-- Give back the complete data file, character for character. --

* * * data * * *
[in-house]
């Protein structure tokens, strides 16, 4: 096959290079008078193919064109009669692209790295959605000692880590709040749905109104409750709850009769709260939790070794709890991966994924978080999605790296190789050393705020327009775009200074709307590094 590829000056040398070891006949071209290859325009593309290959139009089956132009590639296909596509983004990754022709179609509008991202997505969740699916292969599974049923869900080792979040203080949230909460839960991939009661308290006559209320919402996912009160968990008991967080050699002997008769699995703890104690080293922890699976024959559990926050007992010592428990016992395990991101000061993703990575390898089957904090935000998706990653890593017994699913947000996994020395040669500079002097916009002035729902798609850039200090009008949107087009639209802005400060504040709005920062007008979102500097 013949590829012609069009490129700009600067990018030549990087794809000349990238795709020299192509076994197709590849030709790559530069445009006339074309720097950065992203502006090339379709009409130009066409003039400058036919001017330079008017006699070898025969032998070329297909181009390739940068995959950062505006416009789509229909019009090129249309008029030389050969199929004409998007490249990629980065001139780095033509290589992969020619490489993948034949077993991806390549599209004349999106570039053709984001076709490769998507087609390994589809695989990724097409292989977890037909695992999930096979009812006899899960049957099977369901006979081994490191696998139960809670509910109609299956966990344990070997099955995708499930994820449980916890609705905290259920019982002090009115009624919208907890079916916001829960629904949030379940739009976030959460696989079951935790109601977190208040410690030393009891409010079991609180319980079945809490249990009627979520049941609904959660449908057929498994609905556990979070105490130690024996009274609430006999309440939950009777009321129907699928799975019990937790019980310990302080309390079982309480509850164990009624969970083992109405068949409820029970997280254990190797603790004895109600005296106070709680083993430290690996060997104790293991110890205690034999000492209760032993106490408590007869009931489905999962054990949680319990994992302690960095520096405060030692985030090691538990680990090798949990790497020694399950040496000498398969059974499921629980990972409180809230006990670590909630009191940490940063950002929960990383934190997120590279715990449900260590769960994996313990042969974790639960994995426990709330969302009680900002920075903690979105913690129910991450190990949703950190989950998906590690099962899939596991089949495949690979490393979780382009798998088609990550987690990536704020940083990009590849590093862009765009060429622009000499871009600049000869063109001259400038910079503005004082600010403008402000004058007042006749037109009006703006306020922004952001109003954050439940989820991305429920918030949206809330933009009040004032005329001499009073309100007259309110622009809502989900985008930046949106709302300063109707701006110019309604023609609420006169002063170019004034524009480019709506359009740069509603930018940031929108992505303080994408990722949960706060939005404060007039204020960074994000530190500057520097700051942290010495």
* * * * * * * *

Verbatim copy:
[in-house]
């Protein structure tokens, strides 16, 4: 096959290079008078193919064109009669692209790295959605000692880590709040749905109104409750709850009769709260939790070794709890991966994924978080999605790296190789050393705020327009775009200074709307590094 590829000056040398070891006949071209290859325009593309290959139009089956132009590639296909596509983004990754022709179609509008991202997505969740699916292969599974049923869900080792979040203080949230909460839960991939009661308290006559209320919402996912009160968990008991967080050699002997008769699995703890104690080293922890699976024959559990926050007992010592428990016992395990991101000061993703990575390898089957904090935000998706990653890593017994699913947000996994020395040669500079002097916009002035729902798609850039200090009008949107087009639209802005400060504040709005920062007008979102500097 013949590829012609069009490129700009600067990018030549990087794809000349990238795709020299192509076994197709590849030709790559530069445009006339074309720097950065992203502006090339379709009409130009066409003039400058036919001017330079008017006699070898025969032998070329297909181009390739940068995959950062505006416009789509229909019009090129249309008029030389050969199929004409998007490249990629980065001139780095033509290589992969020619490489993948034949077993991806390549599209004349999106570039053709984001076709490769998507087609390994589809695989990724097409292989977890037909695992999930096979009812006899899960049957099977369901006979081994490191696998139960809670509910109609299956966990344990070997099955995708499930994820449980916890609705905290259920019982002090009115009624919208907890079916916001829960629904949030379940739009976030959460696989079951935790109601977190208040410690030393009891409010079991609180319980079945809490249990009627979520049941609904959660449908057929498994609905556990979070105490130690024996009274609430006999309440939950009777009321129907699928799975019990937790019980310990302080309390079982309480509850164990009624969970083992109405068949409820029970997280254990190797603790004895109600005296106070709680083993430290690996060997104790293991110890205690034999000492209760032993106490408590007869009931489905999962054990949680319990994992302690960095520096405060030692985030090691538990680990090798949990790497020694399950040496000498398969059974499921629980990972409180809230006990670590909630009191940490940063950002929960990383934190997120590279715990449900260590769960994996313990042969974790639960994995426990709330969302009680900002920075903690979105913690129910991450190990949703950190989950998906590690099962899939596991089949495949690979490393979780382009798998088609990550987690990536704020940083990009590849590093862009765009060429622009000499871009600049000869063109001259400038910079503005004082600010403008402000004058007042006749037109009006703006306020922004952001109003954050439940989820991305429920918030949206809330933009009040004032005329001499009073309100007259309110622009809502989900985008930046949106709302300063109707701006110019309604023609609420006169002063170019004034524009480019709506359009740069509603930018940031929108992505303080994408990722949960706060939005404060007039204020960074994000530190500057520097700051942290010495």